I'm a drummer, so you can probably guess where I come down in this debate. But Intelligent Life magazine begs to differ.
What complicates matters further is the sheer variety of instruments. We began creating them ridiculously early (the earliest extant flute is 67,000 years old) and have never stopped.
Recently I’ve been to concerts featuring virtuosi on both a six-stringed electric violin and the hang, a Swiss-invented steel drum of beguiling sensuality. Neither existed 20 years ago.
Take a look, if you have the strength, at the 12,000 entries in the “New Grove Dictionary of Musical Instruments” (1985). Then consider that the next edition will have 20,000.
The standard symphony orchestra, parading a mere 14 or 15 varieties of instrument, begins to look as limited as a supermarket cheese counter.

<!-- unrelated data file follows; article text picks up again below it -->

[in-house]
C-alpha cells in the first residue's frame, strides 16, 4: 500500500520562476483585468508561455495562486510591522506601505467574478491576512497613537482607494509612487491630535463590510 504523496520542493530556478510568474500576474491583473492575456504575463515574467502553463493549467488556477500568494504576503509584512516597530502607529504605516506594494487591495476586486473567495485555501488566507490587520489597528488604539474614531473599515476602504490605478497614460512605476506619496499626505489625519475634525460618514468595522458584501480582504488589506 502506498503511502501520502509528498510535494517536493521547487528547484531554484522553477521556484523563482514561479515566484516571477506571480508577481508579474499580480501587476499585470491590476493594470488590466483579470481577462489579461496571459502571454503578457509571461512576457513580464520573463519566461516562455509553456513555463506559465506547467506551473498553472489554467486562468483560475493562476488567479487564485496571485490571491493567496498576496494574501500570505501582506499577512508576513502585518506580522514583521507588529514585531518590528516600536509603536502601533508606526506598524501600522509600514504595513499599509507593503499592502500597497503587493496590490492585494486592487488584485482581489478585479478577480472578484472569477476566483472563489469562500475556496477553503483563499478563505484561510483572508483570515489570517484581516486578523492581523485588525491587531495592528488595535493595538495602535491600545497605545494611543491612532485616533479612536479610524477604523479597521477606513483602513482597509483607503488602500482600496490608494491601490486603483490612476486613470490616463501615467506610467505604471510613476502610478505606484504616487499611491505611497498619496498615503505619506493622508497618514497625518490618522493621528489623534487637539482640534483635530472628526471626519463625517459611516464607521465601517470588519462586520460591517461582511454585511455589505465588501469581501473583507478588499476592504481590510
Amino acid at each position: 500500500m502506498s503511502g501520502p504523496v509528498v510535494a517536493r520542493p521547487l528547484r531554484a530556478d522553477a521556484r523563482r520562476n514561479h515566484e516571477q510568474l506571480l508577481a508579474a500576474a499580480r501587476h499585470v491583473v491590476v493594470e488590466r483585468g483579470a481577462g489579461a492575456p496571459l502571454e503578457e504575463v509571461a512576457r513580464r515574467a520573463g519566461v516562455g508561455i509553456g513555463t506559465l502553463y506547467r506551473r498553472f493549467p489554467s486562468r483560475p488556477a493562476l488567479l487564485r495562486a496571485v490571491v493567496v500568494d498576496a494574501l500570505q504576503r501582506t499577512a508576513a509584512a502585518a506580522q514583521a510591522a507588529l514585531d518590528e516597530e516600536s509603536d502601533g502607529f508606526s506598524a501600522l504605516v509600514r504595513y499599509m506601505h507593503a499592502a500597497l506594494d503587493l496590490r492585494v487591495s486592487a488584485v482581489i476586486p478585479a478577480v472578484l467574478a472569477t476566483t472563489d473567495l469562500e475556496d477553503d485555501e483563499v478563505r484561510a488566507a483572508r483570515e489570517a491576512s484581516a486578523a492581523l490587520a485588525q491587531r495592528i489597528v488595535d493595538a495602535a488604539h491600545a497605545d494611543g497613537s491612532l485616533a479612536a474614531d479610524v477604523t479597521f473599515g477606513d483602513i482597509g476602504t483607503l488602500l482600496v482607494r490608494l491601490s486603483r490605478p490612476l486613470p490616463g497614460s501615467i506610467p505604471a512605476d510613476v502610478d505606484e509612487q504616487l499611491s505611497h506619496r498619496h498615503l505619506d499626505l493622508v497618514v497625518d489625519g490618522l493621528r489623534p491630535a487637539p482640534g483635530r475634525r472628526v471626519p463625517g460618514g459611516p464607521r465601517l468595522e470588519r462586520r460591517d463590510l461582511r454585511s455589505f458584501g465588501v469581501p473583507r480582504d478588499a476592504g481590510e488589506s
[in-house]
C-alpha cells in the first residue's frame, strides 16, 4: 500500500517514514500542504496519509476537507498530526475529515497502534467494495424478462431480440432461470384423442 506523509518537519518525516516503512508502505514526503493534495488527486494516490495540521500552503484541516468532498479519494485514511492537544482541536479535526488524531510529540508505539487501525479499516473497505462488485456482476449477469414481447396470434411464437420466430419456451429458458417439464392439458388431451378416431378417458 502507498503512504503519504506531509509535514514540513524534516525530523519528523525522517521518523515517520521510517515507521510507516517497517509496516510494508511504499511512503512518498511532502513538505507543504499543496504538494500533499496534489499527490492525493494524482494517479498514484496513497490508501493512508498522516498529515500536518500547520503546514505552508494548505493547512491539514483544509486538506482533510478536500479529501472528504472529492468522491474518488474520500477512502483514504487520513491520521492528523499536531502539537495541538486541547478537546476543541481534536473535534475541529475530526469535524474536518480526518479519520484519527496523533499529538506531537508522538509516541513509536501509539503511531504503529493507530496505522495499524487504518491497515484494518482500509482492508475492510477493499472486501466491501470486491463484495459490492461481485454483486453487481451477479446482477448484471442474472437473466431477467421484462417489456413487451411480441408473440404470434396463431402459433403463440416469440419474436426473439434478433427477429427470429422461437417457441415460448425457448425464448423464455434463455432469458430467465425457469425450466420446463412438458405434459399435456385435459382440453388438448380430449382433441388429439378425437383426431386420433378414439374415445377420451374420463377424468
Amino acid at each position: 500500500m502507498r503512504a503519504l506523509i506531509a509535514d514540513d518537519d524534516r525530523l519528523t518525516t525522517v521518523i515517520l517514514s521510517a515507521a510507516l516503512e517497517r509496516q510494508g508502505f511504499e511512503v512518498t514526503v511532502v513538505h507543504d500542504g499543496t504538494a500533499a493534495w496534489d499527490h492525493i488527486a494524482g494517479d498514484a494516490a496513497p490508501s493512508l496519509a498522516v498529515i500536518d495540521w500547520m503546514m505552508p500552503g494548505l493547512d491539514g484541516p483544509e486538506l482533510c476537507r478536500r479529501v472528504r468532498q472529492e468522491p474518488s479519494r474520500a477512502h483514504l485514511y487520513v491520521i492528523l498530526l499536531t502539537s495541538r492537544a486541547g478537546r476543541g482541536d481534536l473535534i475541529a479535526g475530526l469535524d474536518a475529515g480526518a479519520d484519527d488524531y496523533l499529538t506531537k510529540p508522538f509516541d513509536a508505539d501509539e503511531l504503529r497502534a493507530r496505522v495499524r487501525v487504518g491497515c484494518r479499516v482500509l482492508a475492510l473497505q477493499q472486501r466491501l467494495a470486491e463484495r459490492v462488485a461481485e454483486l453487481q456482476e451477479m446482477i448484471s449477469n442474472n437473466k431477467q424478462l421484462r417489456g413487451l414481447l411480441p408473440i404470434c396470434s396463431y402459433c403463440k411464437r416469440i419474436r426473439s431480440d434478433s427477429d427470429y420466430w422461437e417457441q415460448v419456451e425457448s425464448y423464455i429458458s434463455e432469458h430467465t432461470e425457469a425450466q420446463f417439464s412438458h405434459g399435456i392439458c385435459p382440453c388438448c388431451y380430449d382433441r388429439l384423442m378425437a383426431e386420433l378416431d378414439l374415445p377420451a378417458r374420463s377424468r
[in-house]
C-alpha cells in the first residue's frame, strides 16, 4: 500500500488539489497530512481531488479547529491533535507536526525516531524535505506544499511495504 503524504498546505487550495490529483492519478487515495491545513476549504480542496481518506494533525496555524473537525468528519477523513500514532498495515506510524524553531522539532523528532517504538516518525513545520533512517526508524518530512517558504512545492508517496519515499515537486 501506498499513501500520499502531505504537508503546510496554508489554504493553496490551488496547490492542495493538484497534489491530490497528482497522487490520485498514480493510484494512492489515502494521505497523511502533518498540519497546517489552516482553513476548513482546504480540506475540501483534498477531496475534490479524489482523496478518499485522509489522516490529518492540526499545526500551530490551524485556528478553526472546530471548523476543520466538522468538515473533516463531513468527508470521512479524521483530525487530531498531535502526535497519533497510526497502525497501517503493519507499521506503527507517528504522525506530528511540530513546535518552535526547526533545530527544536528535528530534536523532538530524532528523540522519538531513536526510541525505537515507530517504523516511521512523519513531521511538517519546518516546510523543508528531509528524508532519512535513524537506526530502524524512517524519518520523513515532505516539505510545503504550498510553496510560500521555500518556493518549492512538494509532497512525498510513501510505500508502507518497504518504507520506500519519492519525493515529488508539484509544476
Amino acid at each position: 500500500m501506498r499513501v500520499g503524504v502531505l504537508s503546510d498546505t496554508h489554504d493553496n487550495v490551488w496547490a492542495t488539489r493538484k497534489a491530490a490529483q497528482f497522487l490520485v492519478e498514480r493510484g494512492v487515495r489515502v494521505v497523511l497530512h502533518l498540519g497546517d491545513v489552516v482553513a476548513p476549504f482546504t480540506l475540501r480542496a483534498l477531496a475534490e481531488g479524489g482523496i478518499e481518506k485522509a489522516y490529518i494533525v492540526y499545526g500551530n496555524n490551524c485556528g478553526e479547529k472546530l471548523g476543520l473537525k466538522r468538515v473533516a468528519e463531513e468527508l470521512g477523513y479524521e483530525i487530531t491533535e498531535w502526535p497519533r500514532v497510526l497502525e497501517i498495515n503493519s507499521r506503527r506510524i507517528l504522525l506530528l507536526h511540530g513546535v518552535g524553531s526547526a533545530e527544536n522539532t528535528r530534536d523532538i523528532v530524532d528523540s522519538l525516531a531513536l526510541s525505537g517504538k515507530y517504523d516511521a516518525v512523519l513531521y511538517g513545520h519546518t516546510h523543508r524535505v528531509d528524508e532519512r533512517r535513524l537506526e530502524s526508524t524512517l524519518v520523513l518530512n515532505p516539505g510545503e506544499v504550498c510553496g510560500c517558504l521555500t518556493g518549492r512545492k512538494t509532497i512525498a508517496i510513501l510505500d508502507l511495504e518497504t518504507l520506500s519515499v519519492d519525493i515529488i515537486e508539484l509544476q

Most of the 20,000 instruments are local riffs on universal archetypes. Almost every culture has its version of the flute, drum, guitar/lute and fiddle family. There are wide variations in the way they are tuned, constructed or played. But the biggest differences come in the social functions they fulfil. Many instruments, particularly in Eastern cultures, have religious roles. Others are associated with an elite craft, passed down from master to pupil like a trade secret.